I can’t tell this story yet. I awaken during the night with fear and hope jumbled together. I am hopeful because I received a call from Samuel last evening. The internet isn’t working, so I didn’t receive his email earlier telling me that he planned to call me. It was shortly after Shelley called me. His tone was joyful, hopeful, but subdued. He is in Nakuru continuing his studies. He is grateful but he has bad news. A Pokot was killed yesterday by a Turkana, he says. The community is very unstable. The police have been involved. They are trying to keep tensions at a minimum, but it is not easy. The village is called Kapedo. It is the place where we will be traveling. I am fearful that this whole thing may implode. I don’t want to tell Shelley about it, so I haven’t. I am concerned about the young man that is to come with us, Craig. I don’t want to put him in harm’s way. I need to think about this carefully, and I feel this is a matter of prayer.
There is a chance that this whole thing will fall apart, that we will need to pull out, that we can’t accomplish anything because the community is at each others’ throats and any investment will be wasted because of lack of peace. I have to face that fact, and I have done so. I am ok with that. We can go in another direction with this. There is also the possibility that something unbelievable might happen, more profound than I have imagined. What if we could bring peace to this community? What if we could be the means for change. What if life could be so profoundly different for these people, and we might be the means for nudging life in a different direction for these people.
I don’t want to be naive. I just don’t want to close the door. I’m not ready to do that. It is possible that God will do something more than we have imagined. It is possible that this is what this trip is about. So I have to give Him the chance. I don’t know exactly what that means. But I don’t’ need to right now. I just need to be willing to go. I am committed to make this a matter of prayer every day, and every night when I am awakened, this is the issue on my mind. I will listen. I will be willing to be an instrument of peace.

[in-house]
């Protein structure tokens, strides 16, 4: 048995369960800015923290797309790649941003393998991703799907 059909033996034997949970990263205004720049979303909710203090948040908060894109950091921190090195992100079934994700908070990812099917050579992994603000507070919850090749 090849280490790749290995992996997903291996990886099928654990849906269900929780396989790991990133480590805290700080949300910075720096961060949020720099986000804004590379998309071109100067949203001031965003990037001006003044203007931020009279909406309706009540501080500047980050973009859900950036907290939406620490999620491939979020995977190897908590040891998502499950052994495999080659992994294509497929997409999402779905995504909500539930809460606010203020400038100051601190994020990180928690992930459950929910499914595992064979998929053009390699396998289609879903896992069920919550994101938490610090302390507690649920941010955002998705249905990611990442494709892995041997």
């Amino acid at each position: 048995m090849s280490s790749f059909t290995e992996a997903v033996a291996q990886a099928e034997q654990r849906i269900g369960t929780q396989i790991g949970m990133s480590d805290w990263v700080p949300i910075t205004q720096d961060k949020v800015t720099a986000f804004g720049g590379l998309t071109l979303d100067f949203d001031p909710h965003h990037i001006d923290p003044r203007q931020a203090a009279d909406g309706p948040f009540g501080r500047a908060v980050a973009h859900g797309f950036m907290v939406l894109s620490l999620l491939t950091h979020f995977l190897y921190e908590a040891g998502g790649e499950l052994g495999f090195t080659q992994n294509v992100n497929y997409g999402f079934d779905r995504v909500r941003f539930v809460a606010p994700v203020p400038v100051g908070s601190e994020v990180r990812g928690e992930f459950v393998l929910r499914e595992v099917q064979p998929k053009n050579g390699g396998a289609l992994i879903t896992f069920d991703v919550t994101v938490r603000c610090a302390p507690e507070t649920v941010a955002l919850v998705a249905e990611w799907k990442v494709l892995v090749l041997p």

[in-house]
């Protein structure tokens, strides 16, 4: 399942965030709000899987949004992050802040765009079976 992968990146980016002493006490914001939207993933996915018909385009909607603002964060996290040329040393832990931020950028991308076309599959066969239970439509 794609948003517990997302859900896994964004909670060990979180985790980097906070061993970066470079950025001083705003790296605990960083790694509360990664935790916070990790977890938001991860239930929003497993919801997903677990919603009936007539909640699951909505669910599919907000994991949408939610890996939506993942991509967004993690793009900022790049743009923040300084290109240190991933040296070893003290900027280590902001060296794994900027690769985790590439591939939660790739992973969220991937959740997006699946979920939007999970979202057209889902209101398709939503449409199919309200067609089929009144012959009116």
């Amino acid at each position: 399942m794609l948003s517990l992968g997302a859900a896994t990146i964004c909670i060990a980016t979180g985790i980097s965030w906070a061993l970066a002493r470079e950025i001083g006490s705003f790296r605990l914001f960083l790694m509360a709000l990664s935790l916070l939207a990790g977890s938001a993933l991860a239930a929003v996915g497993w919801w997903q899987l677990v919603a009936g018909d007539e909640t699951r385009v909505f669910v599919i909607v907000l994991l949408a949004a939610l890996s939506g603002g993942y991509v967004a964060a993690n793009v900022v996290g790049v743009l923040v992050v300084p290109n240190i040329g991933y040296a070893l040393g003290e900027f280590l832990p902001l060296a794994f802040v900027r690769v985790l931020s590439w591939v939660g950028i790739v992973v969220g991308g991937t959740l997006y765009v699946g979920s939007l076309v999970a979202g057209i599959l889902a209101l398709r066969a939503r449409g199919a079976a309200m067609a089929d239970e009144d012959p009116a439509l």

The thing that I am realizing is that I am dealing with an expectation that is more than human. I can’t do this on my own and expect to accomplish anything. I would, humanly speaking, fall flat. This is my realistic fear. So I am praying a different prayer. More than “God I am praying for the peace of the Pokots and the Turkanas, and that your name will be glorified here.” There is that prayer. But there is also this other prayer. Something like, “God, I am dead meat unless you go with me. So I am asking, could you prepare the way for peace? Could you go before us, and go with us? I’m willing to go, because I sense there is no hope for peace unless you are the one who is changing hearts, doing what you alone can do. But you have called us to be instruments of your peace. It’s just that there is no way I’m going without You. So, if You could carve out time from Your schedule, I’m ready to go. If not, I think I will go on a safari.” It’s probably just as dangerous to go on safari alone, but I comfort myself that somehow I would be safer.
We’ll see what the next few days bring. My plan at this point is to keep our options open. Worst case scenario, we meet with Samuel and Steven in Nairobi, prayerfully consider our options, discuss what our plans should be, and if it is too unstable, we will bail out. We can take some time and plan with Samuel and Steven, perhaps visit Jacob Beles (Samuel and Steven are the two nursing students we will sponsor- Samuel is already enrolled, Steven will start next year when we have funding. Jacob Beles is the pastor we met in 1996 who has been working with the Pokots until this year when he retired.) go to Nakuru and visit the seed company that specializes in seeds that would be appropriate for the area. We can accomplish a few things, but it’s not what I would like. I would rather go there and meet with these two tribes and talk about peace. I would rather talk about the future of their families. I would rather dream with them about their children attending school, having a future, having enough food, enough water, basic health care, living in peace with each other, a different life. I don’t know if I can make it work, but I’m not afraid. Well, ok, I’m sometimes scared, but I’m not paralyzed by it. I’d rather take my chances with the forces of good in this world than sit on the sidelines and hope that it is safe. A world without taking chances, a world where good men and women stay home because there are bad men and women outside is not a safer world. It is a world of fear and hopelessness. I cannot hope for my children to be free from this fear unless I make a world where my neighbor’s children are free as well. My fear is that I would run ahead, go charging in where I don’t belong and wreck the whole process. This feels really fragile, a process of great wisdom. Something outside of myself. Something supernatural. Something I would like to experience.